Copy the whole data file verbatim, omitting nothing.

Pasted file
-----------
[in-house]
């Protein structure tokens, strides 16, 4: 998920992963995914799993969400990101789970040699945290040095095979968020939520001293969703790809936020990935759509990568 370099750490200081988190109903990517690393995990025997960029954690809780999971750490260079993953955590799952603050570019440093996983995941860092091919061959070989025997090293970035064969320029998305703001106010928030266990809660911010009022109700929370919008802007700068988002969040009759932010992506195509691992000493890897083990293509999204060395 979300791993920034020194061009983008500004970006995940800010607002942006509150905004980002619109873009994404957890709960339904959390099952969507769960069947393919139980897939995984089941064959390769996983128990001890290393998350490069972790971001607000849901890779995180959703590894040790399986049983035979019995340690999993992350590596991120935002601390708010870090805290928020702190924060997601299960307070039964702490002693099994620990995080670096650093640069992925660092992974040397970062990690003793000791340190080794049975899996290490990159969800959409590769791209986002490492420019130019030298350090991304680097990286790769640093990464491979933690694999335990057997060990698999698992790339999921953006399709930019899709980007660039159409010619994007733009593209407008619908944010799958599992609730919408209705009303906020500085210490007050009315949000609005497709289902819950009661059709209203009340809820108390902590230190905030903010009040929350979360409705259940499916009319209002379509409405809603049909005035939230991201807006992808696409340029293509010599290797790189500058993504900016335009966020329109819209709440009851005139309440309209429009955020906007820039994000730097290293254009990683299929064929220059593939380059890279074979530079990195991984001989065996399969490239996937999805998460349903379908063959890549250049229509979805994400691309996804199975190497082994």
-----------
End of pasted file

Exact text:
[in-house]
């Protein structure tokens, strides 16, 4: 998920992963995914799993969400990101789970040699945290040095095979968020939520001293969703790809936020990935759509990568 370099750490200081988190109903990517690393995990025997960029954690809780999971750490260079993953955590799952603050570019440093996983995941860092091919061959070989025997090293970035064969320029998305703001106010928030266990809660911010009022109700929370919008802007700068988002969040009759932010992506195509691992000493890897083990293509999204060395 979300791993920034020194061009983008500004970006995940800010607002942006509150905004980002619109873009994404957890709960339904959390099952969507769960069947393919139980897939995984089941064959390769996983128990001890290393998350490069972790971001607000849901890779995180959703590894040790399986049983035979019995340690999993992350590596991120935002601390708010870090805290928020702190924060997601299960307070039964702490002693099994620990995080670096650093640069992925660092992974040397970062990690003793000791340190080794049975899996290490990159969800959409590769791209986002490492420019130019030298350090991304680097990286790769640093990464491979933690694999335990057997060990698999698992790339999921953006399709930019899709980007660039159409010619994007733009593209407008619908944010799958599992609730919408209705009303906020500085210490007050009315949000609005497709289902819950009661059709209203009340809820108390902590230190905030903010009040929350979360409705259940499916009319209002379509409405809603049909005035939230991201807006992808696409340029293509010599290797790189500058993504900016335009966020329109819209709440009851005139309440309209429009955020906007820039994000730097290293254009990683299929064929220059593939380059890279074979530079990195991984001989065996399969490239996937999805998460349903379908063959890549250049229509979805994400691309996804199975190497082994």